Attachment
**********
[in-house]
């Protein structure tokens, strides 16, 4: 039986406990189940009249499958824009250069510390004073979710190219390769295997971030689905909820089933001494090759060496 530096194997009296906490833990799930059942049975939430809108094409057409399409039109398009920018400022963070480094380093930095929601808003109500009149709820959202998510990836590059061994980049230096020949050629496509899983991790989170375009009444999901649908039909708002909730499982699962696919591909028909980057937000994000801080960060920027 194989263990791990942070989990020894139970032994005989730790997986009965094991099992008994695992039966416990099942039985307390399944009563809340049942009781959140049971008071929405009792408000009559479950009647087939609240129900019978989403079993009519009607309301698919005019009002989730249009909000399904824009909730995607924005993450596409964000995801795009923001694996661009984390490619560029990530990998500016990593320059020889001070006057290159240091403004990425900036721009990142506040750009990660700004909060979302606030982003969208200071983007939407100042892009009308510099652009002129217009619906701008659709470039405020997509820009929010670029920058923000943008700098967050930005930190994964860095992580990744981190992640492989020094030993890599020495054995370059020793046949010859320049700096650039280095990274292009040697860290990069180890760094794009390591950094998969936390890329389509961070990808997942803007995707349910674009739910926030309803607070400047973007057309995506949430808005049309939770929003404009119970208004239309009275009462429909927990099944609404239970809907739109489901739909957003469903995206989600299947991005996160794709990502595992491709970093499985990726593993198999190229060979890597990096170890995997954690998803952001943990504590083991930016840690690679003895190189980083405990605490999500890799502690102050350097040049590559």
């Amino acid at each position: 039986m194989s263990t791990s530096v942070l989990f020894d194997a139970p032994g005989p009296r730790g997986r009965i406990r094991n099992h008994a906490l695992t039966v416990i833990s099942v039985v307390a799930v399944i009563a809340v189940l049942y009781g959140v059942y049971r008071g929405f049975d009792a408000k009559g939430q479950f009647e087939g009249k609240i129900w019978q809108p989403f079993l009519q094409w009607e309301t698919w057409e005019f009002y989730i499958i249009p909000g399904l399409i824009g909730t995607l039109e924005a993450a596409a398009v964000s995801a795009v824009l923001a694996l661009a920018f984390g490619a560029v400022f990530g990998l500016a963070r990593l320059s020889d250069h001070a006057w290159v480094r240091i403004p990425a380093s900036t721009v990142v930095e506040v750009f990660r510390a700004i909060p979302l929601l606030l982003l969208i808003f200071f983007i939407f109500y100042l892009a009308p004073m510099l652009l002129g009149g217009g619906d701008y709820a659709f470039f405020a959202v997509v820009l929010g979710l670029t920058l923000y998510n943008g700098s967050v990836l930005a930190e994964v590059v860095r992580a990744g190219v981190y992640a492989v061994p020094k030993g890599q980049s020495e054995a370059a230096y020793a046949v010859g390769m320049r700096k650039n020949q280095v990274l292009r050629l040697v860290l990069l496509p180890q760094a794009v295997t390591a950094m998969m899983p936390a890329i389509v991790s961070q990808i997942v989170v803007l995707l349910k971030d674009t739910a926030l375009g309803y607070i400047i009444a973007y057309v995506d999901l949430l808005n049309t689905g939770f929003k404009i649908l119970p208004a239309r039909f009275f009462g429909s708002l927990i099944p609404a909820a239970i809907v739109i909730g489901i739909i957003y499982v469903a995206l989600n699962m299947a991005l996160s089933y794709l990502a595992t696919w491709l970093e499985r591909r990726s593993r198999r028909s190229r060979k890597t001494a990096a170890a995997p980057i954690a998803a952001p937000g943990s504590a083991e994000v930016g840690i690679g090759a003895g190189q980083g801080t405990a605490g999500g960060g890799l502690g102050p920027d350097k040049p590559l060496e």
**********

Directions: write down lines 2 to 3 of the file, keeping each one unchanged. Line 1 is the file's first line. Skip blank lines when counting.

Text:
């Protein structure tokens, strides 16, 4: 039986406990189940009249499958824009250069510390004073979710190219390769295997971030689905909820089933001494090759060496 530096194997009296906490833990799930059942049975939430809108094409057409399409039109398009920018400022963070480094380093930095929601808003109500009149709820959202998510990836590059061994980049230096020949050629496509899983991790989170375009009444999901649908039909708002909730499982699962696919591909028909980057937000994000801080960060920027 194989263990791990942070989990020894139970032994005989730790997986009965094991099992008994695992039966416990099942039985307390399944009563809340049942009781959140049971008071929405009792408000009559479950009647087939609240129900019978989403079993009519009607309301698919005019009002989730249009909000399904824009909730995607924005993450596409964000995801795009923001694996661009984390490619560029990530990998500016990593320059020889001070006057290159240091403004990425900036721009990142506040750009990660700004909060979302606030982003969208200071983007939407100042892009009308510099652009002129217009619906701008659709470039405020997509820009929010670029920058923000943008700098967050930005930190994964860095992580990744981190992640492989020094030993890599020495054995370059020793046949010859320049700096650039280095990274292009040697860290990069180890760094794009390591950094998969936390890329389509961070990808997942803007995707349910674009739910926030309803607070400047973007057309995506949430808005049309939770929003404009119970208004239309009275009462429909927990099944609404239970809907739109489901739909957003469903995206989600299947991005996160794709990502595992491709970093499985990726593993198999190229060979890597990096170890995997954690998803952001943990504590083991930016840690690679003895190189980083405990605490999500890799502690102050350097040049590559």
């Amino acid at each position: 039986m194989s263990t791990s530096v942070l989990f020894d194997a139970p032994g005989p009296r730790g997986r009965i406990r094991n099992h008994a906490l695992t039966v416990i833990s099942v039985v307390a799930v399944i009563a809340v189940l049942y009781g959140v059942y049971r008071g929405f049975d009792a408000k009559g939430q479950f009647e087939g009249k609240i129900w019978q809108p989403f079993l009519q094409w009607e309301t698919w057409e005019f009002y989730i499958i249009p909000g399904l399409i824009g909730t995607l039109e924005a993450a596409a398009v964000s995801a795009v824009l923001a694996l661009a920018f984390g490619a560029v400022f990530g990998l500016a963070r990593l320059s020889d250069h001070a006057w290159v480094r240091i403004p990425a380093s900036t721009v990142v930095e506040v750009f990660r510390a700004i909060p979302l929601l606030l982003l969208i808003f200071f983007i939407f109500y100042l892009a009308p004073m510099l652009l002129g009149g217009g619906d701008y709820a659709f470039f405020a959202v997509v820009l929010g979710l670029t920058l923000y998510n943008g700098s967050v990836l930005a930190e994964v590059v860095r992580a990744g190219v981190y992640a492989v061994p020094k030993g890599q980049s020495e054995a370059a230096y020793a046949v010859g390769m320049r700096k650039n020949q280095v990274l292009r050629l040697v860290l990069l496509p180890q760094a794009v295997t390591a950094m998969m899983p936390a890329i389509v991790s961070q990808i997942v989170v803007l995707l349910k971030d674009t739910a926030l375009g309803y607070i400047i009444a973007y057309v995506d999901l949430l808005n049309t689905g939770f929003k404009i649908l119970p208004a239309r039909f009275f009462g429909s708002l927990i099944p609404a909820a239970i809907v739109i909730g489901i739909i957003y499982v469903a995206l989600n699962m299947a991005l996160s089933y794709l990502a595992t696919w491709l970093e499985r591909r990726s593993r198999r028909s190229r060979k890597t001494a990096a170890a995997p980057i954690a998803a952001p937000g943990s504590a083991e994000v930016g840690i690679g090759a003895g190189q980083g801080t405990a605490g999500g960060g890799l502690g102050p920027d350097k040049p590559l060496e």